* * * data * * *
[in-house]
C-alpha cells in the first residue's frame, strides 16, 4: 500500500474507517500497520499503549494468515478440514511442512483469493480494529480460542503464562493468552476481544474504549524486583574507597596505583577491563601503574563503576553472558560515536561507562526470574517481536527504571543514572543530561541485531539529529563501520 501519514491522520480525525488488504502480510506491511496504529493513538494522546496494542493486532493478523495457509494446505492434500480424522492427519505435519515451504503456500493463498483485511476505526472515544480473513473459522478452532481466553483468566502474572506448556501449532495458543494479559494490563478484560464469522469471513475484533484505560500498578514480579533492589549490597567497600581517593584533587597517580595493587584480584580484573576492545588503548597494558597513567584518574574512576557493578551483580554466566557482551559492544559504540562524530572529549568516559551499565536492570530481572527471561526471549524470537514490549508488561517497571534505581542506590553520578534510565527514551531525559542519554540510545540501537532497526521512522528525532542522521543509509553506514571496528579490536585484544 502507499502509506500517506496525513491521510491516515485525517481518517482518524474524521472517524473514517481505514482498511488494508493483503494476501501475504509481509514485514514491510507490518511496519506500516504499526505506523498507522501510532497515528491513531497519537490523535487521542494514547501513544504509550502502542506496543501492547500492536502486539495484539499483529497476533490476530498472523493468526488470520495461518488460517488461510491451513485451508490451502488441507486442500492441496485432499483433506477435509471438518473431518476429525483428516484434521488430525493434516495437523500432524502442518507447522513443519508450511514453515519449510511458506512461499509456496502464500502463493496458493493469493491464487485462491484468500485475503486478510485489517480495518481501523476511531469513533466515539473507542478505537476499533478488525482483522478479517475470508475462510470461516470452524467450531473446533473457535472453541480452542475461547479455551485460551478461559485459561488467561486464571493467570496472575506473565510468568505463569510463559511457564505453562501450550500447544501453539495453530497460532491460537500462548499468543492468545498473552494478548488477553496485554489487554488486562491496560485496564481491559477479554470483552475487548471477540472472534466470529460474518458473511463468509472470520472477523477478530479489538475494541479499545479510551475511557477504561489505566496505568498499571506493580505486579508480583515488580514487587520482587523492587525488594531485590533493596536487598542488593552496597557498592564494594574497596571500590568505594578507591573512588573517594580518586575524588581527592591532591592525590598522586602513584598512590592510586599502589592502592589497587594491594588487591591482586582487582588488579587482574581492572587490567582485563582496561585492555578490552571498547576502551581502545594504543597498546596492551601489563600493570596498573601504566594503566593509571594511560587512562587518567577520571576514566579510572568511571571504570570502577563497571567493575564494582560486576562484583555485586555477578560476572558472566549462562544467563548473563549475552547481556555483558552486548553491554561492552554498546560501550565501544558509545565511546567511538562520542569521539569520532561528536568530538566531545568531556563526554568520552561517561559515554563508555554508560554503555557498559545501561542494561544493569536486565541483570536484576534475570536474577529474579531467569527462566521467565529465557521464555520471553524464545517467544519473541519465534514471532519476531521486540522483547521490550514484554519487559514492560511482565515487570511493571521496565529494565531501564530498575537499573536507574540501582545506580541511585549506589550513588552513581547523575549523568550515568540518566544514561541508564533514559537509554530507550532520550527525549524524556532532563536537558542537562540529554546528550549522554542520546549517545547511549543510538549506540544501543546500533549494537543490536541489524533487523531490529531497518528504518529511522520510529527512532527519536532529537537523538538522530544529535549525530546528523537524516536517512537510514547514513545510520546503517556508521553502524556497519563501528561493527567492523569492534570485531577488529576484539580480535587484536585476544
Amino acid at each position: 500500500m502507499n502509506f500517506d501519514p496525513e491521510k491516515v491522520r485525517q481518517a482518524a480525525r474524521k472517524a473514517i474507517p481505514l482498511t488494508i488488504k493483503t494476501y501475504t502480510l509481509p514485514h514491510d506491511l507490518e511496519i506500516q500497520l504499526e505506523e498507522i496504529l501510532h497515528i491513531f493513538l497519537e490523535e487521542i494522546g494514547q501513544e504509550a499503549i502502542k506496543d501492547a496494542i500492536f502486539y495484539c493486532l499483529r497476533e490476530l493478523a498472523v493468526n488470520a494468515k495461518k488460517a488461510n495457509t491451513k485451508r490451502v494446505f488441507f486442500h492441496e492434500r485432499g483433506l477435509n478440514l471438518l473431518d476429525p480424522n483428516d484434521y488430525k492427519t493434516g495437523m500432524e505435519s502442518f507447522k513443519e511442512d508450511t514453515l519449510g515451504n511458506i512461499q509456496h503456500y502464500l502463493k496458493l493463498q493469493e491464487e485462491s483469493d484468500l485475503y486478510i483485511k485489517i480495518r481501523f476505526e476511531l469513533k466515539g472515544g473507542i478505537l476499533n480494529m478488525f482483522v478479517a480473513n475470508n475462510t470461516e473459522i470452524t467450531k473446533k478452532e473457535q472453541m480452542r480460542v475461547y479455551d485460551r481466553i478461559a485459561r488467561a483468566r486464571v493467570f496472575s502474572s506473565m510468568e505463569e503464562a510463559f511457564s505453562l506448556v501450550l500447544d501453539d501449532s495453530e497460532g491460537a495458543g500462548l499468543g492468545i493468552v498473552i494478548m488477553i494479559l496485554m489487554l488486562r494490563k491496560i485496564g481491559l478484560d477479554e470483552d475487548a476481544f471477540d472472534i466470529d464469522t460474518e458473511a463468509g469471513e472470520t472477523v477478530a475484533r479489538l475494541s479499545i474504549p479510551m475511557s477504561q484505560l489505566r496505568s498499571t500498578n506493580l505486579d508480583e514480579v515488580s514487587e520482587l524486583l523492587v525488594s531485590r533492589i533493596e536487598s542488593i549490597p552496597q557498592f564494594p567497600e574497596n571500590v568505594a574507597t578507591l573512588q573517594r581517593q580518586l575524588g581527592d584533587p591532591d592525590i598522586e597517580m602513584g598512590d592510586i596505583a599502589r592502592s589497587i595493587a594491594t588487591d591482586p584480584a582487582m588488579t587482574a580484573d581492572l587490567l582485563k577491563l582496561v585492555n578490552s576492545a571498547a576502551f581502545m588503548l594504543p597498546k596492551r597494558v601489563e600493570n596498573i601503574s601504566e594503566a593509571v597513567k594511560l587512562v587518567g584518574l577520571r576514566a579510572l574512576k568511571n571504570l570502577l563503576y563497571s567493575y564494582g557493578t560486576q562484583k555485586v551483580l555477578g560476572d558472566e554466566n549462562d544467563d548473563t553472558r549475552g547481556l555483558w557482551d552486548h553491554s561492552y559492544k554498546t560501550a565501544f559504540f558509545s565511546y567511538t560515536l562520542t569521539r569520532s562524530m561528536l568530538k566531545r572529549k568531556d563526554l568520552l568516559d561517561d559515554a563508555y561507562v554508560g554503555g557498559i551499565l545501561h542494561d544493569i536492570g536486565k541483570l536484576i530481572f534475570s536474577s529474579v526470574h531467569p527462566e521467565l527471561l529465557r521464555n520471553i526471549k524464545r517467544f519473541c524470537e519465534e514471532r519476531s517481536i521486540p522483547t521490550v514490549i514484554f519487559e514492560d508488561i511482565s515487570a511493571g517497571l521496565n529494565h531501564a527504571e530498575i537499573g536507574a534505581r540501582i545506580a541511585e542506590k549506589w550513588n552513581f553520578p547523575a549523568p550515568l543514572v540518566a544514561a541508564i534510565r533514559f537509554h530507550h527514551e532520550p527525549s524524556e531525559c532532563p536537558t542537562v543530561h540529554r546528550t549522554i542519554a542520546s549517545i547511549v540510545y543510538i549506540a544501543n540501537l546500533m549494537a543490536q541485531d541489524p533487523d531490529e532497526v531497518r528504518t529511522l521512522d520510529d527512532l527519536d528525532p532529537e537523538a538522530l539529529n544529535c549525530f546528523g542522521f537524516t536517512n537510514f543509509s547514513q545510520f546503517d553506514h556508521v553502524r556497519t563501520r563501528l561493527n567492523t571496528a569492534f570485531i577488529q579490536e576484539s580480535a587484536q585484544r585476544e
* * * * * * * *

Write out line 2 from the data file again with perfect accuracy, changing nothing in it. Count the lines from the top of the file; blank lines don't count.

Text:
C-alpha cells in the first residue's frame, strides 16, 4: 500500500474507517500497520499503549494468515478440514511442512483469493480494529480460542503464562493468552476481544474504549524486583574507597596505583577491563601503574563503576553472558560515536561507562526470574517481536527504571543514572543530561541485531539529529563501520 501519514491522520480525525488488504502480510506491511496504529493513538494522546496494542493486532493478523495457509494446505492434500480424522492427519505435519515451504503456500493463498483485511476505526472515544480473513473459522478452532481466553483468566502474572506448556501449532495458543494479559494490563478484560464469522469471513475484533484505560500498578514480579533492589549490597567497600581517593584533587597517580595493587584480584580484573576492545588503548597494558597513567584518574574512576557493578551483580554466566557482551559492544559504540562524530572529549568516559551499565536492570530481572527471561526471549524470537514490549508488561517497571534505581542506590553520578534510565527514551531525559542519554540510545540501537532497526521512522528525532542522521543509509553506514571496528579490536585484544 502507499502509506500517506496525513491521510491516515485525517481518517482518524474524521472517524473514517481505514482498511488494508493483503494476501501475504509481509514485514514491510507490518511496519506500516504499526505506523498507522501510532497515528491513531497519537490523535487521542494514547501513544504509550502502542506496543501492547500492536502486539495484539499483529497476533490476530498472523493468526488470520495461518488460517488461510491451513485451508490451502488441507486442500492441496485432499483433506477435509471438518473431518476429525483428516484434521488430525493434516495437523500432524502442518507447522513443519508450511514453515519449510511458506512461499509456496502464500502463493496458493493469493491464487485462491484468500485475503486478510485489517480495518481501523476511531469513533466515539473507542478505537476499533478488525482483522478479517475470508475462510470461516470452524467450531473446533473457535472453541480452542475461547479455551485460551478461559485459561488467561486464571493467570496472575506473565510468568505463569510463559511457564505453562501450550500447544501453539495453530497460532491460537500462548499468543492468545498473552494478548488477553496485554489487554488486562491496560485496564481491559477479554470483552475487548471477540472472534466470529460474518458473511463468509472470520472477523477478530479489538475494541479499545479510551475511557477504561489505566496505568498499571506493580505486579508480583515488580514487587520482587523492587525488594531485590533493596536487598542488593552496597557498592564494594574497596571500590568505594578507591573512588573517594580518586575524588581527592591532591592525590598522586602513584598512590592510586599502589592502592589497587594491594588487591591482586582487582588488579587482574581492572587490567582485563582496561585492555578490552571498547576502551581502545594504543597498546596492551601489563600493570596498573601504566594503566593509571594511560587512562587518567577520571576514566579510572568511571571504570570502577563497571567493575564494582560486576562484583555485586555477578560476572558472566549462562544467563548473563549475552547481556555483558552486548553491554561492552554498546560501550565501544558509545565511546567511538562520542569521539569520532561528536568530538566531545568531556563526554568520552561517561559515554563508555554508560554503555557498559545501561542494561544493569536486565541483570536484576534475570536474577529474579531467569527462566521467565529465557521464555520471553524464545517467544519473541519465534514471532519476531521486540522483547521490550514484554519487559514492560511482565515487570511493571521496565529494565531501564530498575537499573536507574540501582545506580541511585549506589550513588552513581547523575549523568550515568540518566544514561541508564533514559537509554530507550532520550527525549524524556532532563536537558542537562540529554546528550549522554542520546549517545547511549543510538549506540544501543546500533549494537543490536541489524533487523531490529531497518528504518529511522520510529527512532527519536532529537537523538538522530544529535549525530546528523537524516536517512537510514547514513545510520546503517556508521553502524556497519563501528561493527567492523569492534570485531577488529576484539580480535587484536585476544